"You’re certainly not the first parent to consider this path," the doctor reassured her. "We have a wealth of technology available to us today that did not exist even twenty years ago. It’s natural to want every advantage for your child."
Kate fidgeted in her chair on the other side of his desk. The office was very finely appointed, though the temperature was noticeably low, almost hermetic. Two months ago, she would have mocked anyone suggesting that she'd engineer a child. After her prenatal scans had revealed a significant chance of at least three minor-grade birth defects, such as myopia and susceptibility to addiction, she had undergone a rapid change of heart. Her presence here today was purely pragmatic.
"I know," she resigned, "but won’t he or she be – boring? I don't want to give birth to a baby robot."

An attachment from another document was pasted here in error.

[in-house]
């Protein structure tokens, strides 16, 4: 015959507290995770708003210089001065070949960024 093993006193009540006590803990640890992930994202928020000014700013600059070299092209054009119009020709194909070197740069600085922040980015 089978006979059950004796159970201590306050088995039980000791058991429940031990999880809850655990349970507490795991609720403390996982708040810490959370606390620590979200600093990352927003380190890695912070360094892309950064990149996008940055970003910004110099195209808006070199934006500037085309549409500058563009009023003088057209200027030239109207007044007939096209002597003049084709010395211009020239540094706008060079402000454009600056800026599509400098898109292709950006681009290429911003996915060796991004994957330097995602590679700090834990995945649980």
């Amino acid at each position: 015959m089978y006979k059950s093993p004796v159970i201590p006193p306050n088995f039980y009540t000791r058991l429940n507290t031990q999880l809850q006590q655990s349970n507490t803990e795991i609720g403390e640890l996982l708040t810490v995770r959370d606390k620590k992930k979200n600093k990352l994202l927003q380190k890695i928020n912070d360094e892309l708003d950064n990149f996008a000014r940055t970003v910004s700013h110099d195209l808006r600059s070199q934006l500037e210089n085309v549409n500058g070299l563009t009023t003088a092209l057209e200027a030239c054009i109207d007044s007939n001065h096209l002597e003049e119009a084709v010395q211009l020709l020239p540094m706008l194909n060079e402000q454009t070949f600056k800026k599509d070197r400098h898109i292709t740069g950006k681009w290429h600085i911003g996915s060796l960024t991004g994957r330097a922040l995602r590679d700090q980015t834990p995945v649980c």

His smile was well rehearsed. "Of course not. The baby we would help you conceive will always be one that you and your husband would have produced on your own. Our methods simply give you better odds on producing that child. Or, if you choose, we also have the ability to include source material from multiple donors."
Kate’s reservations waned. "Multiple donors?"
"If you wish," the doctor replied. "We can include material from a wide range of superlative donors – athletes, scientists, world leaders living or dead. All material has been pre-screened and is maintained here at our facility. Your imagination is the only limit. No matter what you choose, however, the ultimate results are still at most 5.5% dependent on good old fashioned luck."
Kate leaned closer and lowered her voice. "Do we have to use Dan’s material at all?"
The doctor's smile was very matter-of-fact. "Not if you don’t want to."